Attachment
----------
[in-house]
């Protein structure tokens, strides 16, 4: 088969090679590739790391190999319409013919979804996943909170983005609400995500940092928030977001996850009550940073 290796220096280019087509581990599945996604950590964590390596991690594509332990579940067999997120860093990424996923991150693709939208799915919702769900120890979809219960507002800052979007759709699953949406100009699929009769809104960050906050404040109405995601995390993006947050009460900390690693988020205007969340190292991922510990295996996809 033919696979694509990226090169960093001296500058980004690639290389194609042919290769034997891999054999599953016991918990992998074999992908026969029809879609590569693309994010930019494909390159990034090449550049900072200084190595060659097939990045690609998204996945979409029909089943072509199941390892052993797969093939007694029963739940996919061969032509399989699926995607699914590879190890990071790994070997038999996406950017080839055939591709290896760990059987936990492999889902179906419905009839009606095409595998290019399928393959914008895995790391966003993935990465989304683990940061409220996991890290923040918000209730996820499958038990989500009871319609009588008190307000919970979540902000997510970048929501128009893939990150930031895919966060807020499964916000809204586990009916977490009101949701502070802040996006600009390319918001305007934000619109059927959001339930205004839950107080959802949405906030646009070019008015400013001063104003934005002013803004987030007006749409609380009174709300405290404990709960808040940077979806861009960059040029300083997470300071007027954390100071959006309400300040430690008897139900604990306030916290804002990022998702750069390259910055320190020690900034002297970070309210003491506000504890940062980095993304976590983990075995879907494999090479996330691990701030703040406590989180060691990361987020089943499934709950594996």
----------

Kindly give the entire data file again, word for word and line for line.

[in-house]
């Protein structure tokens, strides 16, 4: 088969090679590739790391190999319409013919979804996943909170983005609400995500940092928030977001996850009550940073 290796220096280019087509581990599945996604950590964590390596991690594509332990579940067999997120860093990424996923991150693709939208799915919702769900120890979809219960507002800052979007759709699953949406100009699929009769809104960050906050404040109405995601995390993006947050009460900390690693988020205007969340190292991922510990295996996809 033919696979694509990226090169960093001296500058980004690639290389194609042919290769034997891999054999599953016991918990992998074999992908026969029809879609590569693309994010930019494909390159990034090449550049900072200084190595060659097939990045690609998204996945979409029909089943072509199941390892052993797969093939007694029963739940996919061969032509399989699926995607699914590879190890990071790994070997038999996406950017080839055939591709290896760990059987936990492999889902179906419905009839009606095409595998290019399928393959914008895995790391966003993935990465989304683990940061409220996991890290923040918000209730996820499958038990989500009871319609009588008190307000919970979540902000997510970048929501128009893939990150930031895919966060807020499964916000809204586990009916977490009101949701502070802040996006600009390319918001305007934000619109059927959001339930205004839950107080959802949405906030646009070019008015400013001063104003934005002013803004987030007006749409609380009174709300405290404990709960808040940077979806861009960059040029300083997470300071007027954390100071959006309400300040430690008897139900604990306030916290804002990022998702750069390259910055320190020690900034002297970070309210003491506000504890940062980095993304976590983990075995879907494999090479996330691990701030703040406590989180060691990361987020089943499934709950594996």